Dead Space 3 producer says he'd 'throw away and rewrite' the entire main story if he could

 Dead Space 2 final cinematic still - Isaac Clarke is broken.
Dead Space 2 final cinematic still - Isaac Clarke is broken.

We said in our long-ago review of Dead Space 3 that it suffered from an "identity crisis." Series star Isaac Clarke very suddenly went from being an engineer in a tight spot (and with a precarious grip on reality) in the first two games to a full-blown action hero in the third: "Isaac fights wave after wave of monsters while saying things like, 'I turned my back on the world because I couldn't face what had to be done'—and he's not talking about an oil change or repairing a carburetor."

We still liked it quite a bit despite that shift from survival horror to horror-shooter, but in an interview with CaptainBribo (via PCGamesN) producer Chuck Beaver said that if he could do it all over again, he'd take a very different approach.

"I would redo Dead Space 3 almost completely," Beaver said. "I would keep the lore beat that it's predicated on, keep the lore you find out. I would have Ellie there but a different relationship, and I would redo the entire main story. I would throw away and rewrite."

"I would just start from complete scratch, and I would make this—like we talked about—in Dead Space 2, he's broken. And now, this is the adventure of Isaac in Dead Space 3—broken Isaac. He tried to do the thing, tried to do the truth, it broke him. Now we're in the consequences of him being broken. Now I would just make it, literally, I would make it like a Tyler Durden thing: An unreliable narrator, and you're like, what happened? And the player maybe doesn't even know, Isaac certainly doesn't know, and is it him? Is it really him? And maybe it is ... I would keep that question alive for most of 3, until you realize at the end, it maybe actually is something real."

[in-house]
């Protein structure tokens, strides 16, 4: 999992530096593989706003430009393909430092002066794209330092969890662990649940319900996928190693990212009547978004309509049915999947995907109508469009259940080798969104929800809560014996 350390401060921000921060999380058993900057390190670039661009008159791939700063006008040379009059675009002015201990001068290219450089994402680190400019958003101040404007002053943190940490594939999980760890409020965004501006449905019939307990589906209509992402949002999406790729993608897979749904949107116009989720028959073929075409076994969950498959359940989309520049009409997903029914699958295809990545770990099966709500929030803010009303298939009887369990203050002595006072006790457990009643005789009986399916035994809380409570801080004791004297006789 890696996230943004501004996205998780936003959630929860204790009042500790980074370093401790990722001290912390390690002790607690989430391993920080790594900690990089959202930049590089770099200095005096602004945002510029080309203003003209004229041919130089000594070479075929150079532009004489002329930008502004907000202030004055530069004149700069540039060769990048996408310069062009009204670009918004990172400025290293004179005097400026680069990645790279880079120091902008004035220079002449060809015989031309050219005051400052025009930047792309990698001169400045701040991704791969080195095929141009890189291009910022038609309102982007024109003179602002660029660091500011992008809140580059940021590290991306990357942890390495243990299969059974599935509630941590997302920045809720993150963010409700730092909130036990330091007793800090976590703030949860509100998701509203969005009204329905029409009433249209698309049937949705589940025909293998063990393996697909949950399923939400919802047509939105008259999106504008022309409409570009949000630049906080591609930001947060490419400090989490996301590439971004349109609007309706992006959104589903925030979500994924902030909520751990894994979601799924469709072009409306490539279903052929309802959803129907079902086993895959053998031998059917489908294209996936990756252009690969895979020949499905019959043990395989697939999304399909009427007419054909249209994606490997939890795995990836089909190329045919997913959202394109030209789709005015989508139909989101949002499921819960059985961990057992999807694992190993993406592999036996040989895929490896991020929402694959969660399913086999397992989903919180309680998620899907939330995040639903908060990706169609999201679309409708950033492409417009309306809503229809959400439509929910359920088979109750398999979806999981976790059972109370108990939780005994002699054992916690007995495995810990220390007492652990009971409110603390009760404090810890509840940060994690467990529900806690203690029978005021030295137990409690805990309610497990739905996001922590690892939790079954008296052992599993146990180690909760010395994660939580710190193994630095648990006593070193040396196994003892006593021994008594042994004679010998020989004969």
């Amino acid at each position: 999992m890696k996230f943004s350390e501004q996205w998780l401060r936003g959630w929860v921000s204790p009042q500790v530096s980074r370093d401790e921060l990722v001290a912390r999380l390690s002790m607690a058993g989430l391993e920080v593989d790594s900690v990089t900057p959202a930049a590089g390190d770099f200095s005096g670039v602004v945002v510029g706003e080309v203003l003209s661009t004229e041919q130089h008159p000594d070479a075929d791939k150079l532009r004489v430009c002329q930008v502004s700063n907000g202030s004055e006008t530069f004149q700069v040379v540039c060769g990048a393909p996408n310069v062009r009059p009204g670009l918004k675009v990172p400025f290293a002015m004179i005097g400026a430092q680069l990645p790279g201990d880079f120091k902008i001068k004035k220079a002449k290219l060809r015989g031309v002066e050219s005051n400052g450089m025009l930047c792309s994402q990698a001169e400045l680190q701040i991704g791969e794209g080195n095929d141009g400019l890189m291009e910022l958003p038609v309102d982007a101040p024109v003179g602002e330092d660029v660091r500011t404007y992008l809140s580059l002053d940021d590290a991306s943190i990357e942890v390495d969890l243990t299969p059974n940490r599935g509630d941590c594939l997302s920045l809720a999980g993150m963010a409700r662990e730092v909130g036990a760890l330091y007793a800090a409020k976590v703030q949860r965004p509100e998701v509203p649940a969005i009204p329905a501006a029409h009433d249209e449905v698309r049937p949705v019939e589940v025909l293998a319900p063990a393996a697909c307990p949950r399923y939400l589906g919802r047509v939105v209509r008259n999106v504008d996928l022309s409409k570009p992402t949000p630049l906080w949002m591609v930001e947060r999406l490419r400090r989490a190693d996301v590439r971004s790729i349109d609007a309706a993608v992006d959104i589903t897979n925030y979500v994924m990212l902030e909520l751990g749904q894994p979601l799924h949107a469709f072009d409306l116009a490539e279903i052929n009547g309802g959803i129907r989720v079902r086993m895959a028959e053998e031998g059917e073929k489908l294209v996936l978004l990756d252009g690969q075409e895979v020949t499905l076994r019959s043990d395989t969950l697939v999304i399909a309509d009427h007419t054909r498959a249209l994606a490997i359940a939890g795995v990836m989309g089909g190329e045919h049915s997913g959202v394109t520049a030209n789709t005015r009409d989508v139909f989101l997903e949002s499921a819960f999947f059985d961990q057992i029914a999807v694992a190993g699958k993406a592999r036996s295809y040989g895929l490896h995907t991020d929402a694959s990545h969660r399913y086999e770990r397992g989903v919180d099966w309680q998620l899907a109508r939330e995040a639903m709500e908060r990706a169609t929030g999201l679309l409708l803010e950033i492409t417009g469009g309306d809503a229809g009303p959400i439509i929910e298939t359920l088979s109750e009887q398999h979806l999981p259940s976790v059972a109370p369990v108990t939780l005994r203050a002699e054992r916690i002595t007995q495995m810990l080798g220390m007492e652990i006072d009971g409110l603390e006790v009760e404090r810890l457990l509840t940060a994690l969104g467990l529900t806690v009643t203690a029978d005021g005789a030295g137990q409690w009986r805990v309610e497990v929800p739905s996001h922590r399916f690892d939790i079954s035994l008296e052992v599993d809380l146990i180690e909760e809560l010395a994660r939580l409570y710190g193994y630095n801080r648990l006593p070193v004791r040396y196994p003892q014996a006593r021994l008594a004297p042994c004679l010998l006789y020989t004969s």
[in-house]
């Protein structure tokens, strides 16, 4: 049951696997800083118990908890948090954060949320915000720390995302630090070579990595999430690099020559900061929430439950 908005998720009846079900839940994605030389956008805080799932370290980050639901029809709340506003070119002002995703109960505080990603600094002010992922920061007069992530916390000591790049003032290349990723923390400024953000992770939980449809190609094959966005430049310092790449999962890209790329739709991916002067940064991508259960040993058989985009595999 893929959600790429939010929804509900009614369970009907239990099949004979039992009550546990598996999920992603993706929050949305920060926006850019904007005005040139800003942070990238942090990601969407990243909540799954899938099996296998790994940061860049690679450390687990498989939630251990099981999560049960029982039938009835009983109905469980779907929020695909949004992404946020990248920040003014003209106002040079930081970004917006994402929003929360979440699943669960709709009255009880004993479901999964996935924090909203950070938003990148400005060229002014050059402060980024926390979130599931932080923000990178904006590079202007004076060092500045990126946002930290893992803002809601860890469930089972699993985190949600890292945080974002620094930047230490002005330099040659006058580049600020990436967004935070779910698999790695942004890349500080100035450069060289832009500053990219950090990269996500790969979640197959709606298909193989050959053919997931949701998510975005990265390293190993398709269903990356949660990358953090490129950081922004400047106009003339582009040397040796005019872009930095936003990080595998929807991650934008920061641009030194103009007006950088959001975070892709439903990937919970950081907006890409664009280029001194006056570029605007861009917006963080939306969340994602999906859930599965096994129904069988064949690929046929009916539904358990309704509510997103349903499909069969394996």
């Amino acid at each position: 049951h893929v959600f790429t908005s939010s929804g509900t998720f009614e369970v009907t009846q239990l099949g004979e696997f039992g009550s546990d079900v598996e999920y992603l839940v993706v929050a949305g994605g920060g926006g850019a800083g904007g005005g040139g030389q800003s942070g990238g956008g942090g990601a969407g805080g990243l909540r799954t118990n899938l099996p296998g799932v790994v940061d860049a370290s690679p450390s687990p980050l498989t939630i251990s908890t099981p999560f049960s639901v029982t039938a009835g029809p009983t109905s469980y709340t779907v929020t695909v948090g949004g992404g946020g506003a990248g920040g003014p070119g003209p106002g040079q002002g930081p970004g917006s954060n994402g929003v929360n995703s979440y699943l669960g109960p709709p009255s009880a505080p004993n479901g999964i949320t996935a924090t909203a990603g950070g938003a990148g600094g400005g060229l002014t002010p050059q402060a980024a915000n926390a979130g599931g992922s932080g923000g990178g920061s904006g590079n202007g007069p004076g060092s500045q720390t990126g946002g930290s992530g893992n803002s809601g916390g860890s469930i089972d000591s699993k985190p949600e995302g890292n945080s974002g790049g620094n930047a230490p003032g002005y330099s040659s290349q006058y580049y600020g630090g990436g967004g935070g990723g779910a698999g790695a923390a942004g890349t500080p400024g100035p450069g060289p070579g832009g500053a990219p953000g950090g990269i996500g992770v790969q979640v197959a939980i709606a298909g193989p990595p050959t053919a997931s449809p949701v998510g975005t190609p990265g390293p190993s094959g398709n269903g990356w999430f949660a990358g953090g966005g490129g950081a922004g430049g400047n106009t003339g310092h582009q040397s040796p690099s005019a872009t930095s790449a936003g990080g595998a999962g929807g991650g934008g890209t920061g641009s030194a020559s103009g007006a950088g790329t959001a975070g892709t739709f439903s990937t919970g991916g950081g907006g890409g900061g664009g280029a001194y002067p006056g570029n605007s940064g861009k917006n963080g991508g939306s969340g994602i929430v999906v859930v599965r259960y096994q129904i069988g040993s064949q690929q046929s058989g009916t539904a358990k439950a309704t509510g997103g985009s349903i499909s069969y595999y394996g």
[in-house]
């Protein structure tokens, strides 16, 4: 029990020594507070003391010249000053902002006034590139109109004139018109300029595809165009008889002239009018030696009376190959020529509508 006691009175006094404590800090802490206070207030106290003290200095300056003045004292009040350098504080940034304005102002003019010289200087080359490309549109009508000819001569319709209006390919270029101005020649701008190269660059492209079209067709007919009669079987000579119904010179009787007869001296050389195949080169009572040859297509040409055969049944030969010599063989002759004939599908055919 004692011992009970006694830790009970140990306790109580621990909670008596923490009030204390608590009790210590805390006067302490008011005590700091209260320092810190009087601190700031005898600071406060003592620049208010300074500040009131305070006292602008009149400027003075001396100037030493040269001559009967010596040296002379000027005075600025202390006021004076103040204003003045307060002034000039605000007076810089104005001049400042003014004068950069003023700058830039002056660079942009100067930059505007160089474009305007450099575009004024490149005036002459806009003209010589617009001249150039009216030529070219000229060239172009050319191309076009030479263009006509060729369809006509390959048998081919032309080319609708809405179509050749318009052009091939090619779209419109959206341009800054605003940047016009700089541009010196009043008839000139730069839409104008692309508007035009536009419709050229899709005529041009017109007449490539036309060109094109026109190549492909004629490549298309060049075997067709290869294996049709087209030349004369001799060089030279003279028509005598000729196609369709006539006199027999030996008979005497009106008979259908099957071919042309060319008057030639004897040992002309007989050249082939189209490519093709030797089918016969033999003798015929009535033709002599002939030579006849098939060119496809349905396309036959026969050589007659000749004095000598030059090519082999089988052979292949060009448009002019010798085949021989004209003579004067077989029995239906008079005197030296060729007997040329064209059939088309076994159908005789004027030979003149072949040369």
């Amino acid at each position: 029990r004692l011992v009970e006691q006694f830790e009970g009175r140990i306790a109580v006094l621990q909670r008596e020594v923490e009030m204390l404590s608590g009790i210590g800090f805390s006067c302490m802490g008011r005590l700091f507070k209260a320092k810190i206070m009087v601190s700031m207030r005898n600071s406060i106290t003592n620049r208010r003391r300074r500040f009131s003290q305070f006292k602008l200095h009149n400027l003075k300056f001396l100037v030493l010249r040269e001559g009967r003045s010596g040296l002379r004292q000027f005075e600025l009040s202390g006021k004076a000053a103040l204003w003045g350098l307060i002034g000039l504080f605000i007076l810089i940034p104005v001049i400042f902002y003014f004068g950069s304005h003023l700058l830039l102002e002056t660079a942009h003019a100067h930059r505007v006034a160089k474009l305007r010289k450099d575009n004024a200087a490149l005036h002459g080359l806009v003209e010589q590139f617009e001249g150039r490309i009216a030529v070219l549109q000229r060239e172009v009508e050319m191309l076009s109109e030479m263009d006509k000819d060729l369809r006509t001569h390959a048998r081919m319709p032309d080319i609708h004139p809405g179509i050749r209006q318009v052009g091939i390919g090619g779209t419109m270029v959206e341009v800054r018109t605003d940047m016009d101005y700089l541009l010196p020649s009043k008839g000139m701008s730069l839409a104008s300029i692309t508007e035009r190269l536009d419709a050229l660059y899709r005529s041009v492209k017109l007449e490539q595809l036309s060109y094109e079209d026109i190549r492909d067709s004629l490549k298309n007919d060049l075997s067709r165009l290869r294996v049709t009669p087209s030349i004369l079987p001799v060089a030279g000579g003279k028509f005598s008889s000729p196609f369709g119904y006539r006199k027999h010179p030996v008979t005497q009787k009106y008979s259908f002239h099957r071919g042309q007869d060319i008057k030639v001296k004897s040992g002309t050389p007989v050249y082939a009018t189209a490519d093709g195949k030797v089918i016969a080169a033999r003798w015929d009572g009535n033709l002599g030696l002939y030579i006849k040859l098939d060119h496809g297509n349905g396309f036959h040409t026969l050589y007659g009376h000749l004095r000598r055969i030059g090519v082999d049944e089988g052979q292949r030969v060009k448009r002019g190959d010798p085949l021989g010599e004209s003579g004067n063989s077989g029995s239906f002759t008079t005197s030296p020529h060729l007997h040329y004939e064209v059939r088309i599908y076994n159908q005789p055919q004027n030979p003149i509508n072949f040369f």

Beaver also said he "wouldn't even look at" the love triangle between Clarke, Dead Space 2 NPC Ellie, and Dead Space 3 add-on North, and would also probably forgo the game's co-op gameplay, which he said was "not necessary," caused technical headaches, and drove up the cost of making the game: "You don't need that at all."

I never played Dead Space 3 so I can't really comment on the specificity of Beaver's comments, but I do distinctly recall that the shift in tone was a big part of why I skipped it, and so my feeling is that he's probably on to something. You don't play Dead Space because you want to be a tough guy with a gun, after all, and especially after the events of the first two Dead Space games (which can be fairly described as "mildly upsetting" at the very least) turning Clarke into a more generic "guy with a gun" just didn't wash entirely well.

It's been 10 years since Dead Space 3 (which was also the last Dead Space game made), but the topic is relevant again because of the success of the Dead Space remake released earlier this year. It's very faithful to the original game, but optimistically, it could also serve as a reboot of the entire series that ends up staying more faithful to its roots. That may not be terribly likely, but given that Dead Space 3 effectively ended the series, it doesn't seem entirely out of the question that EA might decide to take the remade sequels in a different direction.